Browsing UMB Open Access Articles by Subject "exposure"
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ExpoQual: Evaluating measured and modeled human exposure dataRecent rapid technological advances are producing exposure data sets for which there are no available data quality assessment tools. At the same time, regulatory agencies are moving in the direction of data quality assessment for environmental risk assessment and decision-making. A transparent and systematic approach to evaluating exposure data will aid in those efforts. Any approach to assessing data quality must consider the level of quality needed for the ultimate use of the data. While various fields have developed approaches to assess data quality, there is as yet no general, user-friendly approach to assess both measured and modeled data in the context of a fit-for-purpose risk assessment. Here we describe ExpoQual, an instrument developed for this purpose which applies recognized parameters and exposure data quality elements from existing approaches for assessing exposure data quality. Broad data streams such as quantitative measured and modeled human exposure data as well as newer and developing approaches can be evaluated. The key strength of ExpoQual is that it facilitates a structured, reproducible and transparent approach to exposure data quality evaluation and provides for an explicit fit-for-purpose determination. ExpoQual was designed to minimize subjectivity and to include transparency in aspects based on professional judgment. ExpoQual is freely available on-line for testing and user feedback (exposurequality.com). © 2019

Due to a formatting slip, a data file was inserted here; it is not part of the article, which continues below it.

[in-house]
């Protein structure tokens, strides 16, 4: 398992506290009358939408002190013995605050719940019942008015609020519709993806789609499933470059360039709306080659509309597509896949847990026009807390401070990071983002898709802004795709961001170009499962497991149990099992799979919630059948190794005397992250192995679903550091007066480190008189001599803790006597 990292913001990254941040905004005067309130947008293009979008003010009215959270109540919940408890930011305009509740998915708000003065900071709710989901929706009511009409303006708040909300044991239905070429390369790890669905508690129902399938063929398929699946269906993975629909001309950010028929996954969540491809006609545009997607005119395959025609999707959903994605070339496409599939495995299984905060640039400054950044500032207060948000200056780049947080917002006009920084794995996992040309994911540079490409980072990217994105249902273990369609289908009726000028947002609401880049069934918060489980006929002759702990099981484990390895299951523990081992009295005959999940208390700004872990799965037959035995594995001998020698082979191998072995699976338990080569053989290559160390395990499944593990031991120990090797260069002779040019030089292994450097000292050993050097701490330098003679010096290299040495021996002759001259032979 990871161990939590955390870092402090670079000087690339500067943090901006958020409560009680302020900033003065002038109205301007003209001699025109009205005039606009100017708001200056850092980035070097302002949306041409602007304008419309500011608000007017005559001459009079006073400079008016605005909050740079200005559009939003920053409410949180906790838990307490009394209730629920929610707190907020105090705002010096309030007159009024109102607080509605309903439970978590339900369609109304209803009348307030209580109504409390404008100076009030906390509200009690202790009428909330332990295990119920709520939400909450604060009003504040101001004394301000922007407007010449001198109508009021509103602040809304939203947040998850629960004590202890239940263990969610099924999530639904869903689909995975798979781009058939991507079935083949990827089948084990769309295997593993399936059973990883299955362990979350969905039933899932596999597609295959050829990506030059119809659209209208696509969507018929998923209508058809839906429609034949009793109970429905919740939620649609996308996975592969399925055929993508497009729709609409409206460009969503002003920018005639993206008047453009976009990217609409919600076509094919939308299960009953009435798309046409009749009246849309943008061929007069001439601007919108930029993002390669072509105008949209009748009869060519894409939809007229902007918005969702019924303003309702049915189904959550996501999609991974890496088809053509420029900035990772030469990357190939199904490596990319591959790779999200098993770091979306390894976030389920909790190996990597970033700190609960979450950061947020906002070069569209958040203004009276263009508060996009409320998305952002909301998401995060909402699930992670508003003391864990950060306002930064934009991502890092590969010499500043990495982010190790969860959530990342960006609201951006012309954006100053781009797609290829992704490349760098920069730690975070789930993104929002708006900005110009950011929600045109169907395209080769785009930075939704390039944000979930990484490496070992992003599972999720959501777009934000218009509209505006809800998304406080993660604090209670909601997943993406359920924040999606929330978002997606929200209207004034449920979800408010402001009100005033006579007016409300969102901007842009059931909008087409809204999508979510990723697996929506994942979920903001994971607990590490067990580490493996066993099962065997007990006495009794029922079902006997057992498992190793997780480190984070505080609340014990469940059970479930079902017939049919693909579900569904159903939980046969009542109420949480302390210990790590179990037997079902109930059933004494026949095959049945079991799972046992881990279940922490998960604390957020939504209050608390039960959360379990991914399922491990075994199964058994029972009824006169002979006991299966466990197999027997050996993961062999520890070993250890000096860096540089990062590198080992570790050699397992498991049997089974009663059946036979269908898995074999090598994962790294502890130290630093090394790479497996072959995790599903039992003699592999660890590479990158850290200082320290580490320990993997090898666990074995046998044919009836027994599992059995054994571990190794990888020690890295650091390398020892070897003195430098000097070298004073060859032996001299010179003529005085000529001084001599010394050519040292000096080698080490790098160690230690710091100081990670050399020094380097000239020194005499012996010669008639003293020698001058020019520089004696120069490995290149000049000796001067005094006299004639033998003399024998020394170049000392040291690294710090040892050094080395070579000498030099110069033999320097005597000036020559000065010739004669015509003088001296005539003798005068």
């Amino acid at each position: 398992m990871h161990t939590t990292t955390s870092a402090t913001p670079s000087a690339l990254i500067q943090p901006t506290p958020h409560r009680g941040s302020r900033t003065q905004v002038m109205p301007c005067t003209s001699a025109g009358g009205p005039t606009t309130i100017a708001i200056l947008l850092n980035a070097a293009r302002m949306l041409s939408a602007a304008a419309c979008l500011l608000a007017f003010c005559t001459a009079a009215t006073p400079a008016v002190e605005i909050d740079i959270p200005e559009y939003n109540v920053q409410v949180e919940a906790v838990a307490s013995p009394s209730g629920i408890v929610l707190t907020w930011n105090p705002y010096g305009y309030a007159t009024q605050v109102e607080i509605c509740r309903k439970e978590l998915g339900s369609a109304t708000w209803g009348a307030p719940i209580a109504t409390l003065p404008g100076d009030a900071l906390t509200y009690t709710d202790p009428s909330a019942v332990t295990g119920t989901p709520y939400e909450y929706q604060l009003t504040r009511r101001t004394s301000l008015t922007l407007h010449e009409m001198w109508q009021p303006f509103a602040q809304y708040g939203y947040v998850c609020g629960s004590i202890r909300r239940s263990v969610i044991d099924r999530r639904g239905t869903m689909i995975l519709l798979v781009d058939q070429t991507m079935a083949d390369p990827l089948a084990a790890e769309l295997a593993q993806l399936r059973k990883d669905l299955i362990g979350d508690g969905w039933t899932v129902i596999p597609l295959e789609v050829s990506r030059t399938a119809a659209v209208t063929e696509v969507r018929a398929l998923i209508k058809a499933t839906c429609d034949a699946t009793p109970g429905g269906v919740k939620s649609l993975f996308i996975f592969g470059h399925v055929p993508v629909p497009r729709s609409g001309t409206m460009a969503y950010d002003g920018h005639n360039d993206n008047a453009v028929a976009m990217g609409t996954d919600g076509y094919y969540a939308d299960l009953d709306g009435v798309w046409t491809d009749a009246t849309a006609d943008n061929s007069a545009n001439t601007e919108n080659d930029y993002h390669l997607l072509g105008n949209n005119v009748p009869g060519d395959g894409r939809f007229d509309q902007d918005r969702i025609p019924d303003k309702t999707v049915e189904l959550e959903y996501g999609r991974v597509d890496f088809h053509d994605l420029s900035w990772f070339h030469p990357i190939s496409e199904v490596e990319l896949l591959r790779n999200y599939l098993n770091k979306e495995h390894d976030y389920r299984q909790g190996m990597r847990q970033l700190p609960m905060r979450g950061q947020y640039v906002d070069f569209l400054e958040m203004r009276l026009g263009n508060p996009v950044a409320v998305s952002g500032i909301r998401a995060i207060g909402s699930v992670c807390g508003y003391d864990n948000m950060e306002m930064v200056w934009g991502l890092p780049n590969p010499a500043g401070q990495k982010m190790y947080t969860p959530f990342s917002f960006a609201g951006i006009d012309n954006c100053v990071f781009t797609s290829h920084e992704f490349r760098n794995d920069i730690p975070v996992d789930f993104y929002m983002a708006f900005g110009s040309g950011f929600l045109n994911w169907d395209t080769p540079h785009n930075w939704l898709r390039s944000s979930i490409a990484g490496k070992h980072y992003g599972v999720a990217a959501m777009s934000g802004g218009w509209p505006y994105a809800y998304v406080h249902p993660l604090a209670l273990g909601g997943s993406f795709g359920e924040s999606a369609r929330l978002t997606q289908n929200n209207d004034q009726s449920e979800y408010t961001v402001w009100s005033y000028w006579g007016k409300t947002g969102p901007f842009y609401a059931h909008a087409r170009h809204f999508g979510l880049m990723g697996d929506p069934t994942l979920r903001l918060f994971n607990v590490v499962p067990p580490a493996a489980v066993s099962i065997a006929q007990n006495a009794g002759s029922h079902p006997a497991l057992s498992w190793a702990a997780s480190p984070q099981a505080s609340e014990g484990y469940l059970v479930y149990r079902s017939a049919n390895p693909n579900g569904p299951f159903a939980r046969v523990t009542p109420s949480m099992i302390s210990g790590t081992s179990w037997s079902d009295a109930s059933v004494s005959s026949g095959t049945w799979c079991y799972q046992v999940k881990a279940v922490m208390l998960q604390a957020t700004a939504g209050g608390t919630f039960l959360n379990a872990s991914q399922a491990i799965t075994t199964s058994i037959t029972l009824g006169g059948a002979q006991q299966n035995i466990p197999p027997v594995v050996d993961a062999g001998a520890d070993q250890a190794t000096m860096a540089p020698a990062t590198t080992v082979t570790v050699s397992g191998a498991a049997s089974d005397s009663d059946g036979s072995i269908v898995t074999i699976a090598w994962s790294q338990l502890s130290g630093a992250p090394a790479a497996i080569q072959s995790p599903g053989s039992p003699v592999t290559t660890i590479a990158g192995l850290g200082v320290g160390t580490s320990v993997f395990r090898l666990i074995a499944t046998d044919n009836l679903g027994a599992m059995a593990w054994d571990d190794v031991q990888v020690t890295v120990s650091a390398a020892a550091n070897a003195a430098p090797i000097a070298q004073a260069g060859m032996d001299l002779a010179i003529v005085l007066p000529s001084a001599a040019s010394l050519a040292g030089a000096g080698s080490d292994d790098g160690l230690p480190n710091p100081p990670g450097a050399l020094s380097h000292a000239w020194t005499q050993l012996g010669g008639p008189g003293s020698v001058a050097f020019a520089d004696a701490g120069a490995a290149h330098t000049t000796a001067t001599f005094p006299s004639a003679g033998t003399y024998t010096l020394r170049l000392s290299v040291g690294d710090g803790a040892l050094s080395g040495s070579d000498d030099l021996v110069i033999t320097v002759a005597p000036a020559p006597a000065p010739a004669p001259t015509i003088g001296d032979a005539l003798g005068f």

Exposure to a Multilevel, Multicomponent Obesity Prevention Intervention (OPREVENT2) in Rural Native American Communities: Variability and Association with Change in Diet QualityThe OPREVENT2 obesity prevention trial was a multilevel multicomponent (MLMC) intervention implemented in rural Native American communities in the Midwest and Southwest U.S. Intervention components were delivered through local food stores, worksites, schools, community action coalitions, and by social and community media. Due to the complex nature of MLMC intervention trials, it is useful to assess participants' exposure to each component of the intervention in order to assess impact. In this paper, we present a detailed methodology for evaluating participant exposure to MLMC intervention, and we explore how exposure to the OPREVENT2 trial impacted participant diet quality. There were no significant differences in total exposure score by age group, sex, or geographic region, but exposure to sub-components of the intervention differed significantly by age group, sex, and geographical region. Participants with the highest overall exposure scores showed significantly more improvement in diet quality from baseline to follow up compared to those who were least exposed to the intervention. Improved diet quality was also significantly positively associated with several exposure sub-components. While evaluating exposure to an entire MLMC intervention is complex and imperfect, it can provide useful insight into an intervention's impact on key outcome measures, and it can help identify which components of the intervention were most effective.